Mobility, as defined by Learners Dictionary, is the “ability or tendency to move from one position or situation to another.” As they age, your elderly parent may still be able to move, but the tendency to do so decreases exponentially. Finding solutions that will help keep your parent moving, and in ways that foster joy, will go a long way in promoting their independence and maintaining their health.
Tendency to Stagnate
Your parent may have, at one time, been the epitome of the “energizer bunny,” but age and circumstance have decreased their once never-ending whirlwind of activity. Perhaps a fall has left them injured or afraid to move for fear of another accident. Maybe arthritis has affected their joints, causing pain upon movement. Muscle weakness, neurological difficulties, hearing or vision impairment can all lead to more time spent in their favorite recliner and less time socially engaged and active. Two of the most common causes of mobility decline are pain and obesity.
Lack of mobility leads to declining health in a number of ways: decrease in muscle strength and flexibility, decreased cardiovascular health, and incontinence. The social ramifications of decreased mobility result in loneliness, dependence, and ultimately in loss of self-esteem. Knowing the downfalls serves to impart the importance of keeping your loved one active and mobile.
Levels of Activity
The type of activity will vary according to their physical health, but some form of movement is, almost always, possible. If your parent has very limited mobility due to pain or a specific disease, consider obtaining the help of a physical therapist. Physical therapy improves balance and strength. The support offered by the therapist helps seniors trust the process, allowing them to stretch beyond their limits.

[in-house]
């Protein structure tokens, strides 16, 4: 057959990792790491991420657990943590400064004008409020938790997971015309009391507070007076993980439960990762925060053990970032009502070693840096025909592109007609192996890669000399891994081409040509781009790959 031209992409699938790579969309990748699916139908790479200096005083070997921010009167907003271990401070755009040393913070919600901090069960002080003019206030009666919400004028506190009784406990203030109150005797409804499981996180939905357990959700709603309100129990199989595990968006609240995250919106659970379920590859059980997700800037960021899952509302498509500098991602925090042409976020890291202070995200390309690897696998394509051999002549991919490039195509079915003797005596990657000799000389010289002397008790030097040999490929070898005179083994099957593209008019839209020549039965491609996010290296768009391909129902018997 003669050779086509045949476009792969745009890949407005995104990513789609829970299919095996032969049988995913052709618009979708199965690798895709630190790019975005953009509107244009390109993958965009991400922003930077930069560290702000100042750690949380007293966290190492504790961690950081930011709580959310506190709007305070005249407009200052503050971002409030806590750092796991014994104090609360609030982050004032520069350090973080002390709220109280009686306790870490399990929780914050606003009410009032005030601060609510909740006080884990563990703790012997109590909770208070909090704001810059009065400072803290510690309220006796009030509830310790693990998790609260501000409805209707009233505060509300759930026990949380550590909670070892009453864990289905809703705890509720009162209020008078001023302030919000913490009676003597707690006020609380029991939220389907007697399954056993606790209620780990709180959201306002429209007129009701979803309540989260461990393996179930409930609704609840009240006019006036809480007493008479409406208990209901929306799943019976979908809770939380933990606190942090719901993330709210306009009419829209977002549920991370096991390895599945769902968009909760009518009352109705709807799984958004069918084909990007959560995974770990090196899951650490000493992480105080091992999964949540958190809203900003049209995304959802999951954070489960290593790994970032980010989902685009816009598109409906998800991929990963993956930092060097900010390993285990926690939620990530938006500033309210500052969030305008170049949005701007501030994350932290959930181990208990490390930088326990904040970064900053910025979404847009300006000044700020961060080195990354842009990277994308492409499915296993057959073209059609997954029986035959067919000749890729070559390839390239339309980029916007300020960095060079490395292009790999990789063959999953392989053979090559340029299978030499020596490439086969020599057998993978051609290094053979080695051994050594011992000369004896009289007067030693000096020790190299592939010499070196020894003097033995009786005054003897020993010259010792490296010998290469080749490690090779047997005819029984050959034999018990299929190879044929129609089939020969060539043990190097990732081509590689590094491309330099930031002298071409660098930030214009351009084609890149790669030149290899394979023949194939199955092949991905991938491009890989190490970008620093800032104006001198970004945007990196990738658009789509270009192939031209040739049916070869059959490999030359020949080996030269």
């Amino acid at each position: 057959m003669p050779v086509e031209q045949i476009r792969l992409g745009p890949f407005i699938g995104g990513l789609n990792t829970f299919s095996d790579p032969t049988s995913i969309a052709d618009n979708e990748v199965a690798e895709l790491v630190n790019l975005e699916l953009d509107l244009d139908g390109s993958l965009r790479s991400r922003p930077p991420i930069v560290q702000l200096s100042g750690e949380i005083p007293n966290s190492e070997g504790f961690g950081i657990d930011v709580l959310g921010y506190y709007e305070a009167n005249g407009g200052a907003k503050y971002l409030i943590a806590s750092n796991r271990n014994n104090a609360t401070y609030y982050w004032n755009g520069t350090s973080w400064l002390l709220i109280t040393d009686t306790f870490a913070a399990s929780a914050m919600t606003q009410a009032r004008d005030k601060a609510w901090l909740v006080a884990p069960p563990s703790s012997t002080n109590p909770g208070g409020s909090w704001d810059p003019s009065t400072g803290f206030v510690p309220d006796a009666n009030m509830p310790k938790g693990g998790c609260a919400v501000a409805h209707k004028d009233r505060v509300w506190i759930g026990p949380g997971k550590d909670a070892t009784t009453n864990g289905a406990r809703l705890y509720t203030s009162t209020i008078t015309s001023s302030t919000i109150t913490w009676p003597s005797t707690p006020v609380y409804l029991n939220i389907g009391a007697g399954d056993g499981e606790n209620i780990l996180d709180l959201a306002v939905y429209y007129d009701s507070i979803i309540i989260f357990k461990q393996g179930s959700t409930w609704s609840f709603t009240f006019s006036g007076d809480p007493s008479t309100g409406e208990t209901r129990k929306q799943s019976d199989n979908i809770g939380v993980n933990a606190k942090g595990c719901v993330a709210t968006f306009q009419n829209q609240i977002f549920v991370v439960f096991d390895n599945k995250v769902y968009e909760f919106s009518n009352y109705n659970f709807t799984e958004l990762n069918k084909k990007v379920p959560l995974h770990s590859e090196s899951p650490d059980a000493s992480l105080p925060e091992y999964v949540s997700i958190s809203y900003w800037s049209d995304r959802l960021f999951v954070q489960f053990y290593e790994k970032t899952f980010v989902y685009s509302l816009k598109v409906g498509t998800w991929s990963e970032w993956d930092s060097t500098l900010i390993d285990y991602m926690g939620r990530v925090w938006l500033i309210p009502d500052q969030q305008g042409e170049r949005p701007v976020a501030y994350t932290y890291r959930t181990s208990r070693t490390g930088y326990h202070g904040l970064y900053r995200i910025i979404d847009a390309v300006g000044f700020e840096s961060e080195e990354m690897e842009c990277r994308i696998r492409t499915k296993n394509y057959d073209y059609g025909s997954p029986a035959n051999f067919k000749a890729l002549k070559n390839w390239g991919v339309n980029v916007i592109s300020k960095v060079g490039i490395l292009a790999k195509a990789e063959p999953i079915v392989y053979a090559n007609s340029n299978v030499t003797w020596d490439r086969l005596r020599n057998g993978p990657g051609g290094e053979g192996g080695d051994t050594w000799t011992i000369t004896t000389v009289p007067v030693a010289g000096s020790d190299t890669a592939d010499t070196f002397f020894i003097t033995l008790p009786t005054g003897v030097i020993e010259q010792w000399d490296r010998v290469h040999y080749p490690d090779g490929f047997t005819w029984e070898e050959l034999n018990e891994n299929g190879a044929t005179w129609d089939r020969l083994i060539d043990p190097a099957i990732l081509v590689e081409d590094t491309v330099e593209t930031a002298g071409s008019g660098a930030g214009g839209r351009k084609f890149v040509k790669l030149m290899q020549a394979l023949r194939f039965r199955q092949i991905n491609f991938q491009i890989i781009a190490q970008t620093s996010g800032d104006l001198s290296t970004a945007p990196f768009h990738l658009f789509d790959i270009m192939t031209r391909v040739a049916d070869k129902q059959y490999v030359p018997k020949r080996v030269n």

Once they become stronger and secure, their activity can be increased at home. Consider a daily walk, even if they need the support of a walker or cane. A daily walk will increase their cardiovascular health, boost muscle strength, maintain bone density and promote serotonin for that “feel good” after-effect of exercise. Once their strength increases, consider looking into one of the many fitness classes offered at Senior Community Centers. These exercises usually include Tai Chi and Yoga—movements that produce relaxation, flexibility, as well as better balance.
Home Care Providers
It’s not always easy to fit in time for daily walks, physical therapy appointments or fitness classes when faced with the many tasks of daily living that your parent needs assistance with. In these instances, a home care provider can offer you the help you need. They can accompany your parent on their daily walks and provide transportation to appointments and classes. If your still feeling a little overwhelmed, consider letting them help with some of the daily activities of living such as bathing and dressing, meal preparation or light housekeeping, so that you can spend quality time with your parent enjoying each other’s company.